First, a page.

Two years ago, the expansion failed because a supporter cast the deciding vote the wrong way accidentally, Young reports.

Court Rejects Effort to Limit Health Insurance Navigators

The U.S. Court of the Appeals for the Eighth Circuit has ruled that Missouri can't limit the ability of insurance navigators in helping consumers sign up for coverage through the federally run online exchange, the St. Louis Post-Dispatch's Samantha Liss reports. Missouri legislators passed legislation barring navigators from providing advice to consumers about health plans sold outside of the federally-run exchange.

Kennedy, Roberts Key to Obamacare Challenge

The consensus about the latest Supreme Court case involving the Affordable Care Act is that the two key votes are Justice Anthony M. Kennedy and Chief Justice John G. Roberts Jr. The rest of the Supreme Court justices appeared to be split along ideological lines during oral arguments yesterday over whether the statutory language in the health law only allows federal subsidies to consumers who bought their health insurance through a state-run exchange, not the federal exchange.

The Washington Post's Robert Barnes reports that Kennedy said there was a constitutional problem with the interpretation of Obamacare that states had to create their own exchanges or the federal government would "'send your insurance market into a death spiral'" by taking away their subsidies. That is coercive pressure that the federal government is not allowed to apply, Kennedy said. Barnes further reports that "Kennedy brought up the 'standard of constitutional avoidance.' That means that if there are two possible interpretations of a statute, judges should choose the one that is plainly constitutional instead of the one that raises constitutional questions."

Roberts, who was the swing vote in upholding the constitutionality of Obamacare, did not ask any questions that provided insight into his leanings on the case, Barnes reports.

A ruling against the Obama administration would result in 7.5 million Americans losing their subsidies, Barnes also reports.

Uninsured Rate Drops the Most Among Blacks and Lower-income Americans

Gallup's Jenna Levy reports that "the uninsured rate has dropped 4.2 percentage points since the Affordable Care Act's requirement for Americans to have health insurance went into effect one year ago." Levy also reports that the uninsured rate among "blacks dropped seven points over the past year, while the rate among Americans earning less than $36,000 in annual household income dropped 6.9 points." Overall, Gallup's surveys shows the Affordable Care Act has met one of its goals to increase the number of Americans with health insurance coverage.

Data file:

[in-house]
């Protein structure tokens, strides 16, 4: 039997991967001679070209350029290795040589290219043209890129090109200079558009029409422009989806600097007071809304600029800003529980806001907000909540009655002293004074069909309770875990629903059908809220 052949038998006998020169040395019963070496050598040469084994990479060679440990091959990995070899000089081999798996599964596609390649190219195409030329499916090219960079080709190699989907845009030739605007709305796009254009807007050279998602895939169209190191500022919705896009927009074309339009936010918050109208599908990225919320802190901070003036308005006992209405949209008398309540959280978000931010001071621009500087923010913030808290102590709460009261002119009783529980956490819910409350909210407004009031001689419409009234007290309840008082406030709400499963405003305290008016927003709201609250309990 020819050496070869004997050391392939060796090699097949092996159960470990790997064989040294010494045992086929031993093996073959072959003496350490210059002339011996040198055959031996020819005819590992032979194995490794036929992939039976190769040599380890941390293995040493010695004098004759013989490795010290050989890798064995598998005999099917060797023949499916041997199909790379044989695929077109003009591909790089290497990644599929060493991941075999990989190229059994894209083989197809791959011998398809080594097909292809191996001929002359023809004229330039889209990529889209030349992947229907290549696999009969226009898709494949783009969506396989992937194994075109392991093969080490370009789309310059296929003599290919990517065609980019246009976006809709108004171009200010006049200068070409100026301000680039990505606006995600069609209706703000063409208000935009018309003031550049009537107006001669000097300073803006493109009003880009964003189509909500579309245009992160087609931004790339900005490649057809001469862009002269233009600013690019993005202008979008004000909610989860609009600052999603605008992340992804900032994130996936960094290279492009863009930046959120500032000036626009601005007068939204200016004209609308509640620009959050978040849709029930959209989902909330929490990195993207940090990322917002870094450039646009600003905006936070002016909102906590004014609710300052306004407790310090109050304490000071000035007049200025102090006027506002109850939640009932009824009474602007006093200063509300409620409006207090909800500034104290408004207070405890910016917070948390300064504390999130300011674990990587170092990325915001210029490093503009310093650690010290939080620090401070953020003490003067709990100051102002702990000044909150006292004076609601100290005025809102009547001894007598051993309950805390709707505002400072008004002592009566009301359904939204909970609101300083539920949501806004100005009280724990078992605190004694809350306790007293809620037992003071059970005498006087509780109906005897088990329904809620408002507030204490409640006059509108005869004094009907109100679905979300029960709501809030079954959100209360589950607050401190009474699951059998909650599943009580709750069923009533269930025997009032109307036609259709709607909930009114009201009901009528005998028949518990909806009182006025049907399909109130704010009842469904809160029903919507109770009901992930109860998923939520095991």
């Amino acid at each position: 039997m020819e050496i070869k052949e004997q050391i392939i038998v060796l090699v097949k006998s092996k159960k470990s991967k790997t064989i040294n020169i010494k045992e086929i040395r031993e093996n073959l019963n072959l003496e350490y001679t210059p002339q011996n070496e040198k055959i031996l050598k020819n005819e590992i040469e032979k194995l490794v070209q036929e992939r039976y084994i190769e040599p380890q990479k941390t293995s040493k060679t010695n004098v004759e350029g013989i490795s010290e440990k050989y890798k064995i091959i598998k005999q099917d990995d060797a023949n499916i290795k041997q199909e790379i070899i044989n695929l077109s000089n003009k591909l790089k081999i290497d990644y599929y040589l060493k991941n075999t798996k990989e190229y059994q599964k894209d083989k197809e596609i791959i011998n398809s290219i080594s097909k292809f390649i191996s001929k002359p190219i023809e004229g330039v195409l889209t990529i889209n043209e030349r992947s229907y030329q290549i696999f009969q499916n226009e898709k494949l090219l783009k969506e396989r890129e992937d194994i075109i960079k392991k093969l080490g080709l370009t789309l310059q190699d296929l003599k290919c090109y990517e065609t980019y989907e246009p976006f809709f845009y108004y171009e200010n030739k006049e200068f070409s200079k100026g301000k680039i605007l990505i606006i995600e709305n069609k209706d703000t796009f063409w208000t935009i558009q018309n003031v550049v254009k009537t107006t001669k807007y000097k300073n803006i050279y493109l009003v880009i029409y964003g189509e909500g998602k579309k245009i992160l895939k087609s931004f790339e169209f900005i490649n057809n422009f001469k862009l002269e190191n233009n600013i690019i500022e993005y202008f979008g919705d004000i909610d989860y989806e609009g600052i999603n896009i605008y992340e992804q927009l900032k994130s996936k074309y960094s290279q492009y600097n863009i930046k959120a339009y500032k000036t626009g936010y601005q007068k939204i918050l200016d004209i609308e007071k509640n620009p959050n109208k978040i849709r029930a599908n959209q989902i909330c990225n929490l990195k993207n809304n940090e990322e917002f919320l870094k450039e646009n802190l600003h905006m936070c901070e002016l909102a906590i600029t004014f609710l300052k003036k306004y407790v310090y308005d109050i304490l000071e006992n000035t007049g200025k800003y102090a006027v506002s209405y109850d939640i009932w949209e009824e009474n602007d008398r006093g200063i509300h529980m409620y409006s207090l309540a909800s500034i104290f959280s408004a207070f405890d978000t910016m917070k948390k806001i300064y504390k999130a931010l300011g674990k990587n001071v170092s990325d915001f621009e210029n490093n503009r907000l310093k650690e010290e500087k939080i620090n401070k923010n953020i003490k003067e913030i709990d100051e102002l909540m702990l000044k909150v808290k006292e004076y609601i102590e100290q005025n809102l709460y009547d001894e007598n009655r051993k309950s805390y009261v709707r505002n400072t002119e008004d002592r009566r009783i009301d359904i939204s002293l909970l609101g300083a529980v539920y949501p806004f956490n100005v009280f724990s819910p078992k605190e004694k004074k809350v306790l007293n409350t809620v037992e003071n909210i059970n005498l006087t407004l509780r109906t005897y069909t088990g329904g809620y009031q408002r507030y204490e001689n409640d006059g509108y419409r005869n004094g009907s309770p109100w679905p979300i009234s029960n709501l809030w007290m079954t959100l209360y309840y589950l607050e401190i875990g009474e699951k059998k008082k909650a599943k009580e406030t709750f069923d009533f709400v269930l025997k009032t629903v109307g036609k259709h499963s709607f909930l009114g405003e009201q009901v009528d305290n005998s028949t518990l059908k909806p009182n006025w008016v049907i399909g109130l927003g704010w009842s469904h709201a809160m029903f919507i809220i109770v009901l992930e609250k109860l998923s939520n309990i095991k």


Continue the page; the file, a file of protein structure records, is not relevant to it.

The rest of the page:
Reuters: CEOs Threatening to Pull Obamacare Support Over Challenge to Workplace Wellness Programs

According to a report in Reuters, several leaders of major American corporations are threatening to start siding with the foes of healthcare reform if President Barack Obama's administration does not stop challenging some workplace wellness programs: "The programs aim to control healthcare costs by reducing smoking, obesity, hypertension and other risk factors that can lead to expensive illnesses. A bipartisan provision in the 2010 healthcare reform law allows employers to reward workers who participate and penalize those who don't." But the Equal Employment Opportunity Commission has filed lawsuits challenging wellness programs at Honeywell and two other companies, Reuters reports. The EEOC argues that the programs require medical testing in violation of the Americans with Disabilities Act.

According to Reuters, big companies could pursue several strategies to challenge Obamacare: support legal challenges to the subsidies given to people with low incomes to buy health insurance on the federal exchange, make executives available to testify at hearings on Obamacare, and radically change employer-sponsored health insurance by giving workers a fixed amount of money to buy coverage on private insurance exchanges.

First Circuit Rules Maine Can't Cut Medicaid Coverage

Courthouse News' Jack Bouboushian reports that the First Circuit ruled that the Affordable Care Act requires the state of Maine to keep providing Medicaid coverage to 19- and 20-year-olds from low-income families: "the federal Department of Health and Human Services would not approve the change, because the Patient Protection and Affordable Care Act requires states accepting federal Medicaid funds to 'freeze' their Medicaid eligibility standards for children until 2019." The First Circuit ruled the requirement "does not step on state sovereignty ... as setting conditions of eligibility for participation in Medicaid is not a core state function, such as, for example, regulating state elections," Bouboushian further reports.